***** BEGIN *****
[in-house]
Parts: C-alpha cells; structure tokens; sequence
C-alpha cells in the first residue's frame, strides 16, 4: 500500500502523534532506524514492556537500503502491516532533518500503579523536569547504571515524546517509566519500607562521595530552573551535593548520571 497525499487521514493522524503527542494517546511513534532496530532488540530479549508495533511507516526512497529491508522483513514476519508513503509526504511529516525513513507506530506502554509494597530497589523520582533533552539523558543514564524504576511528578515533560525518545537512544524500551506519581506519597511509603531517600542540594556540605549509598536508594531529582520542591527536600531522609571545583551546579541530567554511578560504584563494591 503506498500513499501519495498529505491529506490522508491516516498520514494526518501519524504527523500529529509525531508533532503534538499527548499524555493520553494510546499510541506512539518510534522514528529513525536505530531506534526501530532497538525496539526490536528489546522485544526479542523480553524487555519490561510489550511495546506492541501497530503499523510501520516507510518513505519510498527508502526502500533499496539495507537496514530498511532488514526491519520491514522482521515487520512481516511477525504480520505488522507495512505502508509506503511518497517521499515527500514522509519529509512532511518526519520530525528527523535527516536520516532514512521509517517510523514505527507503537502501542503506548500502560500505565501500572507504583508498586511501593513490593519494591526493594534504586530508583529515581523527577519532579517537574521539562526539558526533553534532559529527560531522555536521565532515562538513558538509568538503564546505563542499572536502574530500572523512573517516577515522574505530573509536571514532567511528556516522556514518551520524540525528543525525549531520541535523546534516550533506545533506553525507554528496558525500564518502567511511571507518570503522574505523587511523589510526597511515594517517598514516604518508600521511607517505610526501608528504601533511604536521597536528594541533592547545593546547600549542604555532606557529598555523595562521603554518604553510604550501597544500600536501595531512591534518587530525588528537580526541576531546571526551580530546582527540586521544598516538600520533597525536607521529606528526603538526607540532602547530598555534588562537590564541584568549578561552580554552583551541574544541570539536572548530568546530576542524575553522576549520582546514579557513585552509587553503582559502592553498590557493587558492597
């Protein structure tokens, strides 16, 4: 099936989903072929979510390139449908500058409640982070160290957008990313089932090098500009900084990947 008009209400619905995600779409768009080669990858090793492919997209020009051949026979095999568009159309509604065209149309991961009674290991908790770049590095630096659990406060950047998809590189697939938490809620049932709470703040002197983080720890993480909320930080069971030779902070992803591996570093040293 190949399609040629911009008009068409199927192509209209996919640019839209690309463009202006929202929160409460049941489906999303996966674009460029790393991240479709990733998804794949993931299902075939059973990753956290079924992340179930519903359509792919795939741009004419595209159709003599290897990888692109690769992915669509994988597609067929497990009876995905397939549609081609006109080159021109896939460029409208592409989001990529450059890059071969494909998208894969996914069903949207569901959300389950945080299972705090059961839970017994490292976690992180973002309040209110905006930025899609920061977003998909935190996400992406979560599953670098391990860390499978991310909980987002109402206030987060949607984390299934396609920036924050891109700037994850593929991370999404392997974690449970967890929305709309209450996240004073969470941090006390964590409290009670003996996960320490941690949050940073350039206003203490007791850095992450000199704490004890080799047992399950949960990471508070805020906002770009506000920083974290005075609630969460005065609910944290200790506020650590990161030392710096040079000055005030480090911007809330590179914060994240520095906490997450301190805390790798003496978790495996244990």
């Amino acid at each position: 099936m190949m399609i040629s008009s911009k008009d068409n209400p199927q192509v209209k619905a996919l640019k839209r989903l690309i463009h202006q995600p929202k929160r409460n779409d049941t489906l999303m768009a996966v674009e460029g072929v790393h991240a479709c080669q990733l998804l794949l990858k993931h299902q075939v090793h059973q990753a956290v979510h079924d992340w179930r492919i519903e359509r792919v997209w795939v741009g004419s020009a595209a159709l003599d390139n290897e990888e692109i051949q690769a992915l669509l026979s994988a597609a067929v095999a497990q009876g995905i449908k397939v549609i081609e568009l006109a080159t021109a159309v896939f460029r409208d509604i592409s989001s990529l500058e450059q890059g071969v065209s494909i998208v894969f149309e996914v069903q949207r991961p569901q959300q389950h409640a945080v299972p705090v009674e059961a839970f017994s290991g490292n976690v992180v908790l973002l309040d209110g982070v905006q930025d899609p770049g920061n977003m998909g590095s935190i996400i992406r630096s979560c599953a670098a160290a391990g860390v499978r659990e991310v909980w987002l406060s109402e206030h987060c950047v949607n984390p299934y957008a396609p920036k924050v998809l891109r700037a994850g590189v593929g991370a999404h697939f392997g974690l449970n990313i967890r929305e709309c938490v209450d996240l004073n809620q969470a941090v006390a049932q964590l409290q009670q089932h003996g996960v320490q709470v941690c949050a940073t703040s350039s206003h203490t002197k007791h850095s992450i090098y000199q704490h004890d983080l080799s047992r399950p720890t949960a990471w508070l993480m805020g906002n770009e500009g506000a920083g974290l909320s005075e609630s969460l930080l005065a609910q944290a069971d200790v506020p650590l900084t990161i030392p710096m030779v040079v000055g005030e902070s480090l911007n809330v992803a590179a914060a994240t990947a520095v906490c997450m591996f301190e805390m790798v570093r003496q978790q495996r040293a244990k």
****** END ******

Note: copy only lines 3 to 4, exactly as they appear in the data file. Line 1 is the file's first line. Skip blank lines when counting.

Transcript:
C-alpha cells in the first residue's frame, strides 16, 4: 500500500502523534532506524514492556537500503502491516532533518500503579523536569547504571515524546517509566519500607562521595530552573551535593548520571 497525499487521514493522524503527542494517546511513534532496530532488540530479549508495533511507516526512497529491508522483513514476519508513503509526504511529516525513513507506530506502554509494597530497589523520582533533552539523558543514564524504576511528578515533560525518545537512544524500551506519581506519597511509603531517600542540594556540605549509598536508594531529582520542591527536600531522609571545583551546579541530567554511578560504584563494591 503506498500513499501519495498529505491529506490522508491516516498520514494526518501519524504527523500529529509525531508533532503534538499527548499524555493520553494510546499510541506512539518510534522514528529513525536505530531506534526501530532497538525496539526490536528489546522485544526479542523480553524487555519490561510489550511495546506492541501497530503499523510501520516507510518513505519510498527508502526502500533499496539495507537496514530498511532488514526491519520491514522482521515487520512481516511477525504480520505488522507495512505502508509506503511518497517521499515527500514522509519529509512532511518526519520530525528527523535527516536520516532514512521509517517510523514505527507503537502501542503506548500502560500505565501500572507504583508498586511501593513490593519494591526493594534504586530508583529515581523527577519532579517537574521539562526539558526533553534532559529527560531522555536521565532515562538513558538509568538503564546505563542499572536502574530500572523512573517516577515522574505530573509536571514532567511528556516522556514518551520524540525528543525525549531520541535523546534516550533506545533506553525507554528496558525500564518502567511511571507518570503522574505523587511523589510526597511515594517517598514516604518508600521511607517505610526501608528504601533511604536521597536528594541533592547545593546547600549542604555532606557529598555523595562521603554518604553510604550501597544500600536501595531512591534518587530525588528537580526541576531546571526551580530546582527540586521544598516538600520533597525536607521529606528526603538526607540532602547530598555534588562537590564541584568549578561552580554552583551541574544541570539536572548530568546530576542524575553522576549520582546514579557513585552509587553503582559502592553498590557493587558492597
């Protein structure tokens, strides 16, 4: 099936989903072929979510390139449908500058409640982070160290957008990313089932090098500009900084990947 008009209400619905995600779409768009080669990858090793492919997209020009051949026979095999568009159309509604065209149309991961009674290991908790770049590095630096659990406060950047998809590189697939938490809620049932709470703040002197983080720890993480909320930080069971030779902070992803591996570093040293 190949399609040629911009008009068409199927192509209209996919640019839209690309463009202006929202929160409460049941489906999303996966674009460029790393991240479709990733998804794949993931299902075939059973990753956290079924992340179930519903359509792919795939741009004419595209159709003599290897990888692109690769992915669509994988597609067929497990009876995905397939549609081609006109080159021109896939460029409208592409989001990529450059890059071969494909998208894969996914069903949207569901959300389950945080299972705090059961839970017994490292976690992180973002309040209110905006930025899609920061977003998909935190996400992406979560599953670098391990860390499978991310909980987002109402206030987060949607984390299934396609920036924050891109700037994850593929991370999404392997974690449970967890929305709309209450996240004073969470941090006390964590409290009670003996996960320490941690949050940073350039206003203490007791850095992450000199704490004890080799047992399950949960990471508070805020906002770009506000920083974290005075609630969460005065609910944290200790506020650590990161030392710096040079000055005030480090911007809330590179914060994240520095906490997450301190805390790798003496978790495996244990």